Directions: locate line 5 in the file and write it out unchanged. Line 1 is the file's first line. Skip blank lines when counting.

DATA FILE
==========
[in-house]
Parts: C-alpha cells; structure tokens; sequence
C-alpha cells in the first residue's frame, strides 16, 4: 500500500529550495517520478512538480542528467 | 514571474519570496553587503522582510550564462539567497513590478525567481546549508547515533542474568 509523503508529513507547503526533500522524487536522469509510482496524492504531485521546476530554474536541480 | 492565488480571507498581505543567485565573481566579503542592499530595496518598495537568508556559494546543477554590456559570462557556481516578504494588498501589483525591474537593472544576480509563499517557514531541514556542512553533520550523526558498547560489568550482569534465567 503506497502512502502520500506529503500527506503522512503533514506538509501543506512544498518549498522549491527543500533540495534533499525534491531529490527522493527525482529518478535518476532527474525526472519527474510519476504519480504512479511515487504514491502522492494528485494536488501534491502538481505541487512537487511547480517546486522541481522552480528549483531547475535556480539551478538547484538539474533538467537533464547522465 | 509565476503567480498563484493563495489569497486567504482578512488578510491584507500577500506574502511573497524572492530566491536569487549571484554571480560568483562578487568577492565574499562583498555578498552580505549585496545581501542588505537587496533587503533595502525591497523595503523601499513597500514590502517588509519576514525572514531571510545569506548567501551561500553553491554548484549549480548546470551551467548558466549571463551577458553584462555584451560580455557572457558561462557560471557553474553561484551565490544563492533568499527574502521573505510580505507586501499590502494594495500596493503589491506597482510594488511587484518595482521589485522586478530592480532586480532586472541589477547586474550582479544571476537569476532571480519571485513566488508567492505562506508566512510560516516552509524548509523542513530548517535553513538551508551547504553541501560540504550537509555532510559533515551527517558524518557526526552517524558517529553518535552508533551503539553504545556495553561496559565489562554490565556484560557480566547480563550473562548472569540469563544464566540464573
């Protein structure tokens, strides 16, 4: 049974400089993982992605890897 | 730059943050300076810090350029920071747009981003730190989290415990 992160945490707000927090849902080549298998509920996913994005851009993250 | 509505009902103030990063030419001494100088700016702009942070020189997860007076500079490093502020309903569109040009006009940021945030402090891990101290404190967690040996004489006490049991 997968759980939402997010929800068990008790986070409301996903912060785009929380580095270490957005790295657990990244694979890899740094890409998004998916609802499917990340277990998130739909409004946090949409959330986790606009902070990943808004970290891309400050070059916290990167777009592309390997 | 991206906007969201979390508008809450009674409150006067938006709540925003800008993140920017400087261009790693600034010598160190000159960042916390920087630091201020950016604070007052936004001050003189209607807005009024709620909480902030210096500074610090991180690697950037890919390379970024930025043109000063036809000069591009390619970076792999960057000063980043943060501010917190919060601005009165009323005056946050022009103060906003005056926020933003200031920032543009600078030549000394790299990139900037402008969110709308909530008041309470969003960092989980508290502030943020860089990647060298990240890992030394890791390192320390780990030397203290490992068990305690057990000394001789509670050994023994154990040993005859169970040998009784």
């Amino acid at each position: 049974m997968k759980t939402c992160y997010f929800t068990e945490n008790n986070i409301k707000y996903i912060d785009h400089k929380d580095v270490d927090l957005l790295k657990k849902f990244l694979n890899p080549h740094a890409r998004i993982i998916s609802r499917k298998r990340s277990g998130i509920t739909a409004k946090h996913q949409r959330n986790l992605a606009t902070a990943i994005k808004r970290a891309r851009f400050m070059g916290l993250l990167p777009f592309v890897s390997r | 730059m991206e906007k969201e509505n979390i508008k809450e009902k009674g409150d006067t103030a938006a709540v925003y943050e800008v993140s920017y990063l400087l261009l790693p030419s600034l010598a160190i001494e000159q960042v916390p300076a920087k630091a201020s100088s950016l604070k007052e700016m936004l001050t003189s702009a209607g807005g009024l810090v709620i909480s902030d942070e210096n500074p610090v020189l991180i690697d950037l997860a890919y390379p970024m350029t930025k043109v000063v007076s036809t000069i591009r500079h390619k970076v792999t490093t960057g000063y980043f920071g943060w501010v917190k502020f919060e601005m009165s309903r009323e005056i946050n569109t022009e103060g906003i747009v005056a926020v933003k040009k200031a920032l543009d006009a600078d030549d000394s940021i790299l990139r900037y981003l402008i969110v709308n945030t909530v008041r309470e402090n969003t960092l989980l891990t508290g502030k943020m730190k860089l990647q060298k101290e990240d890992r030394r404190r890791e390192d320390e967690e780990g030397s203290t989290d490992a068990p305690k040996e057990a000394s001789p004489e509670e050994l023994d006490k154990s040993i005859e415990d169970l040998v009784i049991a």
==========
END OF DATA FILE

């Amino acid at each position: 049974m997968k759980t939402c992160y997010f929800t068990e945490n008790n986070i409301k707000y996903i912060d785009h400089k929380d580095v270490d927090l957005l790295k657990k849902f990244l694979n890899p080549h740094a890409r998004i993982i998916s609802r499917k298998r990340s277990g998130i509920t739909a409004k946090h996913q949409r959330n986790l992605a606009t902070a990943i994005k808004r970290a891309r851009f400050m070059g916290l993250l990167p777009f592309v890897s390997r | 730059m991206e906007k969201e509505n979390i508008k809450e009902k009674g409150d006067t103030a938006a709540v925003y943050e800008v993140s920017y990063l400087l261009l790693p030419s600034l010598a160190i001494e000159q960042v916390p300076a920087k630091a201020s100088s950016l604070k007052e700016m936004l001050t003189s702009a209607g807005g009024l810090v709620i909480s902030d942070e210096n500074p610090v020189l991180i690697d950037l997860a890919y390379p970024m350029t930025k043109v000063v007076s036809t000069i591009r500079h390619k970076v792999t490093t960057g000063y980043f920071g943060w501010v917190k502020f919060e601005m009165s309903r009323e005056i946050n569109t022009e103060g906003i747009v005056a926020v933003k040009k200031a920032l543009d006009a600078d030549d000394s940021i790299l990139r900037y981003l402008i969110v709308n945030t909530v008041r309470e402090n969003t960092l989980l891990t508290g502030k943020m730190k860089l990647q060298k101290e990240d890992r030394r404190r890791e390192d320390e967690e780990g030397s203290t989290d490992a068990p305690k040996e057990a000394s001789p004489e509670e050994l023994d006490k154990s040993i005859e415990d169970l040998v009784i049991a």